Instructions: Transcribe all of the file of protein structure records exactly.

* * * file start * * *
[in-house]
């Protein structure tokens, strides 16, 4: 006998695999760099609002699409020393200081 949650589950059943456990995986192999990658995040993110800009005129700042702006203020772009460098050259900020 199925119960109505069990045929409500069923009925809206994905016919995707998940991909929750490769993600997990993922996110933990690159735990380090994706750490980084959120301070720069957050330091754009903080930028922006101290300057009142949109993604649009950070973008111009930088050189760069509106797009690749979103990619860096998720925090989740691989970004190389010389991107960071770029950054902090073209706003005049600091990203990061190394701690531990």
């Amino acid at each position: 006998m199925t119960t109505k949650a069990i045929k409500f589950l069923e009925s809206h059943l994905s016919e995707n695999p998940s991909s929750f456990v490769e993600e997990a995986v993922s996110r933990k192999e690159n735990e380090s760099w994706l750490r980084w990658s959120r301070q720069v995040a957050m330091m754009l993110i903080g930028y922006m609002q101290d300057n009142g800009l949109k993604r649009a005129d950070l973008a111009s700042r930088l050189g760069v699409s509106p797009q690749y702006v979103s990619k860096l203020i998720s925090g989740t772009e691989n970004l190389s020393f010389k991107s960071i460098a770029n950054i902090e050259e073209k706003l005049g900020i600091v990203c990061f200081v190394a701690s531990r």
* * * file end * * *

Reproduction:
[in-house]
């Protein structure tokens, strides 16, 4: 006998695999760099609002699409020393200081 949650589950059943456990995986192999990658995040993110800009005129700042702006203020772009460098050259900020 199925119960109505069990045929409500069923009925809206994905016919995707998940991909929750490769993600997990993922996110933990690159735990380090994706750490980084959120301070720069957050330091754009903080930028922006101290300057009142949109993604649009950070973008111009930088050189760069509106797009690749979103990619860096998720925090989740691989970004190389010389991107960071770029950054902090073209706003005049600091990203990061190394701690531990």
């Amino acid at each position: 006998m199925t119960t109505k949650a069990i045929k409500f589950l069923e009925s809206h059943l994905s016919e995707n695999p998940s991909s929750f456990v490769e993600e997990a995986v993922s996110r933990k192999e690159n735990e380090s760099w994706l750490r980084w990658s959120r301070q720069v995040a957050m330091m754009l993110i903080g930028y922006m609002q101290d300057n009142g800009l949109k993604r649009a005129d950070l973008a111009s700042r930088l050189g760069v699409s509106p797009q690749y702006v979103s990619k860096l203020i998720s925090g989740t772009e691989n970004l190389s020393f010389k991107s960071i460098a770029n950054i902090e050259e073209k706003l005049g900020i600091v990203c990061f200081v190394a701690s531990r």